South Dakota Environmental Issues
Governor Comments on Corps Surplus Waters Rulemaking
Gov. Dennis Daugaard recently called the proposed Army Corps of Engineers surplus waters rulemaking “unacceptable to South Dakota.” The proposed rule expands federal storage right claims for the Missouri River reservoirs to include all water stored in the dams and rejects the state’s right to manage and allocate any natural flows. The Governor wrote, “South Dakota respectfully requests the US Army Corps of Engineers to reject the current proposed rule and end this federal take-over attempt of nearly all the Missouri River water in South Dakota.” The Governor’s comment letter can be read in its entirety at http://denr.sd.gov/gov_corpruleletter.pdf.
Governor Signs Buffer Strip Legislation
Vegetative buffer strips alongside streams and lakes improve water quality by slowing down and filtering out pollutants in runoff water. To incentivize buffer strips on agricultural land adjacent to water bodies, Governor Daugaard introduced SB 66. It easily cleared both houses of the South Dakota Legislature and the Governor signed it on March 8. During last year’s legislative session, a similar bill was vetoed by the Governor due to concerns regarding the constitutionality of the tax incentive. The Governor’s bill this year overcame those concerns by creating a separate land class for buffers and also provides incentives for wider buffer strips - up to 150 feet wide. For more on the bill, visit http://www.sdlegislature.gov/Legislative_Session/Bills/Bill.aspx?Bill=66&Session=2017.
Governors Signs Water and Environment Funding Bill
The annual Governor's Water and Environment Funding Bill (SB 70), also known as the Omnibus Water Funding Bill, has cleared both houses of the South Dakota Legislature and has been signed by the Governor. Key sections of the bill appropriate $13.2 million from the Water and Environment Fund to provide financial assistance for drinking water, wastewater and waste management projects that protect human health and the environment while keeping infrastructure services affordable. Two of the largest sources of dedicated funds to the Water and Environment Fund are revenues from On-line Lottery and the Petroleum Tank Inspection Fee. For more on the bill, visit http://www.sdlegislature.gov/Legislative_Session/Bills/Bill.aspx?Bill=70&Session=2017.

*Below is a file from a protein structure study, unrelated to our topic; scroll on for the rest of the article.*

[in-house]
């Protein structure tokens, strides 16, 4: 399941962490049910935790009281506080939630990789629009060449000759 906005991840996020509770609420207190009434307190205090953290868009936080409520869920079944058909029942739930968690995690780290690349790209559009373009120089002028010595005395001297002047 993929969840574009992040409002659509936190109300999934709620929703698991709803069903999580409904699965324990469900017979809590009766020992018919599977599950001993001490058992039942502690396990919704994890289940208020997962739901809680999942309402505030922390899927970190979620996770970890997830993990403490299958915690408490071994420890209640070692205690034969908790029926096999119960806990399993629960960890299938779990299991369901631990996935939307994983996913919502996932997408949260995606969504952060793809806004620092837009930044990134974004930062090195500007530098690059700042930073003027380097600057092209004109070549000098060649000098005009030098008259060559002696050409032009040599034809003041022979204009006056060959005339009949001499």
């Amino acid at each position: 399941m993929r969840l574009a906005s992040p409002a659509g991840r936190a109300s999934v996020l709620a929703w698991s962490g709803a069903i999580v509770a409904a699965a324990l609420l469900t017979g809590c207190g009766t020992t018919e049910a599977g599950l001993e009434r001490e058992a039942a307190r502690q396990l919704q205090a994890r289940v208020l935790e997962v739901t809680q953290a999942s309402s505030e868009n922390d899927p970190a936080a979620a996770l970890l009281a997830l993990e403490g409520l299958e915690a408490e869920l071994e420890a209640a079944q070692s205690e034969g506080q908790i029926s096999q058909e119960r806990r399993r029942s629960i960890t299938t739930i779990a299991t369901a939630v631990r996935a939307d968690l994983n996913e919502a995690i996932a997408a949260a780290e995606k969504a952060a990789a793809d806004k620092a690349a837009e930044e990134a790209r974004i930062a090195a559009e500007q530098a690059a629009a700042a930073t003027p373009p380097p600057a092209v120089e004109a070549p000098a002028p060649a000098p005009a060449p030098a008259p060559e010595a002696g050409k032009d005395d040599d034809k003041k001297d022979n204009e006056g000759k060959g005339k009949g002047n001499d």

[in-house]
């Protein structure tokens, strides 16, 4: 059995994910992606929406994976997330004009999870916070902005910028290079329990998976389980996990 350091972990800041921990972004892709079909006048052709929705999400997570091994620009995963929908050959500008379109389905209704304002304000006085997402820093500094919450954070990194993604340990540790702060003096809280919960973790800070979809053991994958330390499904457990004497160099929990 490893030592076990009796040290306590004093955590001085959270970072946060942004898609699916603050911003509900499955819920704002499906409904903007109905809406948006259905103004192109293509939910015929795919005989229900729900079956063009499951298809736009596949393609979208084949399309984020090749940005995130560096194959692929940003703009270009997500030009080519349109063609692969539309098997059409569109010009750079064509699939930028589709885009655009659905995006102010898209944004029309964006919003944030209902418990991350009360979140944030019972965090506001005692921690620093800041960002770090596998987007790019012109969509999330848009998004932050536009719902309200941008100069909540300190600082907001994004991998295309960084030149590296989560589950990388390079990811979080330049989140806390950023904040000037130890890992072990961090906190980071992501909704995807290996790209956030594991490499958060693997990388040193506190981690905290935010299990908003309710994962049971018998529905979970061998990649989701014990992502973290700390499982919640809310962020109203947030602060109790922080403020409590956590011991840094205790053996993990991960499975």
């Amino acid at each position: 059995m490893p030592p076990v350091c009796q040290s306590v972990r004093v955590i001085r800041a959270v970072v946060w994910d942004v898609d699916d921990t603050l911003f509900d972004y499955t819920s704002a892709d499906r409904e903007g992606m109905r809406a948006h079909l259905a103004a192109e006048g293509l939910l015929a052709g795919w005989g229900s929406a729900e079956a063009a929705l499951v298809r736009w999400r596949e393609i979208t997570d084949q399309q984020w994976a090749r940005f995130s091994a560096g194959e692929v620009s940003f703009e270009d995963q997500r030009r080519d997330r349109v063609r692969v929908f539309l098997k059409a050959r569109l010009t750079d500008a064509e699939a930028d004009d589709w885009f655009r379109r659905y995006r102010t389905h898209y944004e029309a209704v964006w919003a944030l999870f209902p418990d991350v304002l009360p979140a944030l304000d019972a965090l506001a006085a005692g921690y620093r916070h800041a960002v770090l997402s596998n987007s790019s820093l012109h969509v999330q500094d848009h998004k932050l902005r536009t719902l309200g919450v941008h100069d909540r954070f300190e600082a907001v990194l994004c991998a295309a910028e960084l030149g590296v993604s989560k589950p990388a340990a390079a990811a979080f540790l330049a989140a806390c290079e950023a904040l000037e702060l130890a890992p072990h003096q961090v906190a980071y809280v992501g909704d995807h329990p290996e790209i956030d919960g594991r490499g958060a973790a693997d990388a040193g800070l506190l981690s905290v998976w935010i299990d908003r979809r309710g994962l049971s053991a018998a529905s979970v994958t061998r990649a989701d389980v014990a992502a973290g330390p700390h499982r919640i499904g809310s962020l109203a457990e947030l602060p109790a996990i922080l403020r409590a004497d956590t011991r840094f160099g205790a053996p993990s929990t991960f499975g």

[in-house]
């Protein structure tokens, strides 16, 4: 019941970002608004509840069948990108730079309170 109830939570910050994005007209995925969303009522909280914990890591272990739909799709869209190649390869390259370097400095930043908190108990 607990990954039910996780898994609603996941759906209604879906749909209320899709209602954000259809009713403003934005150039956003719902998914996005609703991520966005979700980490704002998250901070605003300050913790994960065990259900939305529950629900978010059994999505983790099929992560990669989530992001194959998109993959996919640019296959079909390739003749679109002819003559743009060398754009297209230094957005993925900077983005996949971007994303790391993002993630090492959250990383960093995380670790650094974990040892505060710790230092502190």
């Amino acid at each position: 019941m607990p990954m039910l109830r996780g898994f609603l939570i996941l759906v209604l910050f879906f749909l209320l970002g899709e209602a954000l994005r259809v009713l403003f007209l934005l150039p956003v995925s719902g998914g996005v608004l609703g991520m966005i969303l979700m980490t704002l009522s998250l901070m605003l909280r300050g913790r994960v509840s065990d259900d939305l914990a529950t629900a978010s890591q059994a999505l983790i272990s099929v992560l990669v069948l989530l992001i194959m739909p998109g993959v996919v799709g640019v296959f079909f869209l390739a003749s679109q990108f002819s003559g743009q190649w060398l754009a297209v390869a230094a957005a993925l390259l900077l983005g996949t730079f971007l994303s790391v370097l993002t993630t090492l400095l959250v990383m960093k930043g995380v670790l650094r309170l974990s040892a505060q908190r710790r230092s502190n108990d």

DENR 2016 Integrated Report Approved by EPA
DENR has received U.S. Environmental Protection Agency approval of its 2016 Integrated Report. The biennial report, required under the federal Clean Water Act, is used by the state to identify impaired waterbodies in South Dakota. The report contains an assessment of the surface water quality of South Dakota’s waters, a description of South Dakota’s water quality monitoring programs, pollutants causing impairments of the water bodies and identification of waters targeted for total maximum daily load development. A total maximum daily load (TMDL) is a determination of the amount of pollution a waterbody can receive and still maintain water quality standards. To see the EPA approval letter...
RESPEC to Complete Big Sioux River Basin Hydrologic and Hydraulic Model